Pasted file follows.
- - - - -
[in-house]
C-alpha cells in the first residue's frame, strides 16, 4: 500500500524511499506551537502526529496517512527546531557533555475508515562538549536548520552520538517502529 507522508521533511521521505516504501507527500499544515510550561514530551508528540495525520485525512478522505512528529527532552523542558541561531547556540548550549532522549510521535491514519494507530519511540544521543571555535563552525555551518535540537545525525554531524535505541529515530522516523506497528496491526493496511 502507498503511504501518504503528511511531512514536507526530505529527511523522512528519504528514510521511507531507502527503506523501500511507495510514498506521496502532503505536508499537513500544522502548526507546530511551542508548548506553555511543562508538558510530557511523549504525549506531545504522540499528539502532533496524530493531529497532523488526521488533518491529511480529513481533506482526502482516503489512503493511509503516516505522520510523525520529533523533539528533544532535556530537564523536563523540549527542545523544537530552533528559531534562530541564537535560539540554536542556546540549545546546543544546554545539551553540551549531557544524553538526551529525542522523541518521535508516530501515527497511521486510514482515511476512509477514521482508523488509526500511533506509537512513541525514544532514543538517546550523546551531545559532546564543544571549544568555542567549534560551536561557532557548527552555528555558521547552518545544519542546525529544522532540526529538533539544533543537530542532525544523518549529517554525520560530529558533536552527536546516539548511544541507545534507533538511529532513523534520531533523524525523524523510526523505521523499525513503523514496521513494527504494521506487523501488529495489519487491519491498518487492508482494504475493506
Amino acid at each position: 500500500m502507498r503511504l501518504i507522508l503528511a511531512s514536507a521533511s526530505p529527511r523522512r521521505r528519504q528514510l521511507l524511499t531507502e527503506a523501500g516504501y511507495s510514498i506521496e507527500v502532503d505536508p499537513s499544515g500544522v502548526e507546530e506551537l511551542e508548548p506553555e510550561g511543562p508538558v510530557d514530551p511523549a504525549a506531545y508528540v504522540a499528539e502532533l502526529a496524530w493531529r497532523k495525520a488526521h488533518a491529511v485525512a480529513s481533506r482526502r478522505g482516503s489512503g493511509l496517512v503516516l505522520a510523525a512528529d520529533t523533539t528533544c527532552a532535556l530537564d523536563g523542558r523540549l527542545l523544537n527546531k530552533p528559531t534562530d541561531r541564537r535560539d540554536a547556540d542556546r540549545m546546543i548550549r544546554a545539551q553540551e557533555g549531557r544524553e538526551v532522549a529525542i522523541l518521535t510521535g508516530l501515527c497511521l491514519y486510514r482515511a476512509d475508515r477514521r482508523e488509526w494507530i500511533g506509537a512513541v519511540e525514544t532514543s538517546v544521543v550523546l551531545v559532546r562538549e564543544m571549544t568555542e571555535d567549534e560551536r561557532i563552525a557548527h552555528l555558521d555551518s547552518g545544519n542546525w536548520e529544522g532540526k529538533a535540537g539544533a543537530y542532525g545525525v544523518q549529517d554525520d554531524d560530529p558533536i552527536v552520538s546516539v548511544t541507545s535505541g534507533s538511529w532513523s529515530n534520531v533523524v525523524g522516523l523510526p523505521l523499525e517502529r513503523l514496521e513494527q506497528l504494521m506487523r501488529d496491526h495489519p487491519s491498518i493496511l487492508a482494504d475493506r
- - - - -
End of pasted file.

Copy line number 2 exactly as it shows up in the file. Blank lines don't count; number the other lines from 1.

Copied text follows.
C-alpha cells in the first residue's frame, strides 16, 4: 500500500524511499506551537502526529496517512527546531557533555475508515562538549536548520552520538517502529 507522508521533511521521505516504501507527500499544515510550561514530551508528540495525520485525512478522505512528529527532552523542558541561531547556540548550549532522549510521535491514519494507530519511540544521543571555535563552525555551518535540537545525525554531524535505541529515530522516523506497528496491526493496511 502507498503511504501518504503528511511531512514536507526530505529527511523522512528519504528514510521511507531507502527503506523501500511507495510514498506521496502532503505536508499537513500544522502548526507546530511551542508548548506553555511543562508538558510530557511523549504525549506531545504522540499528539502532533496524530493531529497532523488526521488533518491529511480529513481533506482526502482516503489512503493511509503516516505522520510523525520529533523533539528533544532535556530537564523536563523540549527542545523544537530552533528559531534562530541564537535560539540554536542556546540549545546546543544546554545539551553540551549531557544524553538526551529525542522523541518521535508516530501515527497511521486510514482515511476512509477514521482508523488509526500511533506509537512513541525514544532514543538517546550523546551531545559532546564543544571549544568555542567549534560551536561557532557548527552555528555558521547552518545544519542546525529544522532540526529538533539544533543537530542532525544523518549529517554525520560530529558533536552527536546516539548511544541507545534507533538511529532513523534520531533523524525523524523510526523505521523499525513503523514496521513494527504494521506487523501488529495489519487491519491498518487492508482494504475493506